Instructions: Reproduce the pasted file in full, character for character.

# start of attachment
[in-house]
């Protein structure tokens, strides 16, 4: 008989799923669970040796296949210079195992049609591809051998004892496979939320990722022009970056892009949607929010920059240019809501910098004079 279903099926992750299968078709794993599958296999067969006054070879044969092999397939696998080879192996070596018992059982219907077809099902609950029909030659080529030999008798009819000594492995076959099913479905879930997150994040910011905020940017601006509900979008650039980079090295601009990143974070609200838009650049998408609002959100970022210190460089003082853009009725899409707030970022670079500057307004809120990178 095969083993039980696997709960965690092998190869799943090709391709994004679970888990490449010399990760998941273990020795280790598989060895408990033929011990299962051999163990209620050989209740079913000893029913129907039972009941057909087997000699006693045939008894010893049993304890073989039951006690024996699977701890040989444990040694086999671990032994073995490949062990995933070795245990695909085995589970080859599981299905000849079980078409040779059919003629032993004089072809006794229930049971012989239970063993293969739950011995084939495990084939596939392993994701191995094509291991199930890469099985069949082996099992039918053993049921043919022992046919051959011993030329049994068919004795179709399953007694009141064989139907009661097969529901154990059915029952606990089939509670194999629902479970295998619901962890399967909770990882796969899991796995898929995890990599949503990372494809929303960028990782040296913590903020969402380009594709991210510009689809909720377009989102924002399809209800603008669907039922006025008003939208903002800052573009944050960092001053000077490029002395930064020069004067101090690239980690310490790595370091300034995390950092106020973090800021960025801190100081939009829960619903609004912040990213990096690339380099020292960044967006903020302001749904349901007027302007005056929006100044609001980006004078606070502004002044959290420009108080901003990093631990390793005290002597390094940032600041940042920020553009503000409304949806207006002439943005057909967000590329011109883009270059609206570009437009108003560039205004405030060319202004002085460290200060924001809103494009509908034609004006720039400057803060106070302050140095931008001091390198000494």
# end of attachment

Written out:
[in-house]
């Protein structure tokens, strides 16, 4: 008989799923669970040796296949210079195992049609591809051998004892496979939320990722022009970056892009949607929010920059240019809501910098004079 279903099926992750299968078709794993599958296999067969006054070879044969092999397939696998080879192996070596018992059982219907077809099902609950029909030659080529030999008798009819000594492995076959099913479905879930997150994040910011905020940017601006509900979008650039980079090295601009990143974070609200838009650049998408609002959100970022210190460089003082853009009725899409707030970022670079500057307004809120990178 095969083993039980696997709960965690092998190869799943090709391709994004679970888990490449010399990760998941273990020795280790598989060895408990033929011990299962051999163990209620050989209740079913000893029913129907039972009941057909087997000699006693045939008894010893049993304890073989039951006690024996699977701890040989444990040694086999671990032994073995490949062990995933070795245990695909085995589970080859599981299905000849079980078409040779059919003629032993004089072809006794229930049971012989239970063993293969739950011995084939495990084939596939392993994701191995094509291991199930890469099985069949082996099992039918053993049921043919022992046919051959011993030329049994068919004795179709399953007694009141064989139907009661097969529901154990059915029952606990089939509670194999629902479970295998619901962890399967909770990882796969899991796995898929995890990599949503990372494809929303960028990782040296913590903020969402380009594709991210510009689809909720377009989102924002399809209800603008669907039922006025008003939208903002800052573009944050960092001053000077490029002395930064020069004067101090690239980690310490790595370091300034995390950092106020973090800021960025801190100081939009829960619903609004912040990213990096690339380099020292960044967006903020302001749904349901007027302007005056929006100044609001980006004078606070502004002044959290420009108080901003990093631990390793005290002597390094940032600041940042920020553009503000409304949806207006002439943005057909967000590329011109883009270059609206570009437009108003560039205004405030060319202004002085460290200060924001809103494009509908034609004006720039400057803060106070302050140095931008001091390198000494």